Zero surprises. At the COP 25, in Madrid, what I had already predicted at its opening occurred. No significant progress towards more ambition, that is, to reinforce the countries’ targets in their NDCs – which, by the way, do not seem on the way to being met by many of them – and to find financing mechanisms for decarbonization, the famous Article 6 negotiation, which once again came to nothing.
What was new in relation to the other COPs were the villains. Before it was mostly Saudi Arabia, Russia, Venezuela and the so-called like-minded group. Now it is Donald Trump’s USA, Scott Morrison’s Australia (on fire), and Jair Bolsonaro’s Brazil. In fact, Brazil came broken into three delegations: the anti-minister’s group, which had little understanding of what was being negotiated and arrived to produce factoids for the Brazilian media and its social networks; Itamaraty, impotent, entrenched in old positions such as that of the “double counting” and totally neglected in the articulation role it used to play; and the Brazilian civil society delegation, this time excluded, with people bringing credentials from Chile, Egypt, and a plethora of international entities to be able to enter the so-called “Blue Zone”.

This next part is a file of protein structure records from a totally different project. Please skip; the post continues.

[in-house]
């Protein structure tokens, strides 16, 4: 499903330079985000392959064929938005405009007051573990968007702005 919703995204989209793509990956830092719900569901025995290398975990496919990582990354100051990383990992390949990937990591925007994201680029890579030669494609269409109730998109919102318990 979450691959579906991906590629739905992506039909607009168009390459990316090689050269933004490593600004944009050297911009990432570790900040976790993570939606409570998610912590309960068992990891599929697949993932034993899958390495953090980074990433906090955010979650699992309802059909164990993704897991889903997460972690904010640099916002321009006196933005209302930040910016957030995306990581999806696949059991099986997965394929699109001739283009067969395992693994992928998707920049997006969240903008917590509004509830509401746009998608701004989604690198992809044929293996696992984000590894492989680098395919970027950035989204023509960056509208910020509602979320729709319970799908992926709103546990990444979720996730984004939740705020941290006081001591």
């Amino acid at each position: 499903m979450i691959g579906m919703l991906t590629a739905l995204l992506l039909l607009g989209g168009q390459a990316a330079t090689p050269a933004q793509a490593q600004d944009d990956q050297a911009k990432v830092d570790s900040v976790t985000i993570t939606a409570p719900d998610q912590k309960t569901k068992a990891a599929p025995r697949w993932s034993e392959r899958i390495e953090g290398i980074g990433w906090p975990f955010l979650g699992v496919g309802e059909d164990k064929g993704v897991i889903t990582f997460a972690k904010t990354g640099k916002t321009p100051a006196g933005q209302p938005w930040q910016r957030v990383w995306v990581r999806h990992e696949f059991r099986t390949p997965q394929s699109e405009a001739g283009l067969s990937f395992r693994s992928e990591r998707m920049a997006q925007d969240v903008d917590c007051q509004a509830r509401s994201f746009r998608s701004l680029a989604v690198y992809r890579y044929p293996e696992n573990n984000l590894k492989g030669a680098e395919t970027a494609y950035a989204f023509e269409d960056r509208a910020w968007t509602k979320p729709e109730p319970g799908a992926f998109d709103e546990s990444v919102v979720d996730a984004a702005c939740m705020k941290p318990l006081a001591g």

Unlike almost all the other countries whose pavilions belonged to the governments, ours was a civil society pavilion, organized by the Climate and Society Institute (ICS) and became the meeting point and place for debate for activists, scientists, indigenous people, governors, mayors, parliamentarians, and young people, both Brazilian and from other countries. There have been some partial advances: Colombia and Indonesia got an Amazon-type Fund for themselves. Ours the Bolsonaro government has paralyzed and discarded with billion-dollar losses. The Amazon states have signed terms of cooperation that may have worked. I helped articulate one of them.
The most positive fact may have been the European Union’s announcement of its unilateral commitment to a mid-century emissions neutrality target, despite resistance from Poland. They also made progress on establishing a green tariff on imports. But Europe is not decisive. The key is in the hands of China, India, and the USA. Brazil, Japan, Indonesia and Russia have a significant weight. One swallow does not make a summer…
The COPs always present some small collateral progress and are a moment for meeting, debating, and reverberating the climate issue. But on the core issue: significant emissions reduction to get the planet off the 4.5 degree trajectory (hell on earth) it is lulled into, or how to finance decarbonization and adaptation, we are stuck as the consequences unfold before our eyes and the literature on the subject becomes simply apocalyptic as a batch of new books similar to the one I am reading, terrible, by David Wallace-Wells “The Uninhabitable Earth”. My friends, it is punk.
Over the next few years we don’t have much to expect from the vast majority of pathetically paralyzed when not denialist national governments . The remaining window of opportunity is a revolution in economic value that will give the least carbon status as the “new gold”. We have to work with the states, regions, companies, municipalities, and the mobilization of civil society, especially young people. Hundreds of millions of Greta brats must be mobilized to flood the streets of the planet.
A rhyming way to a solution…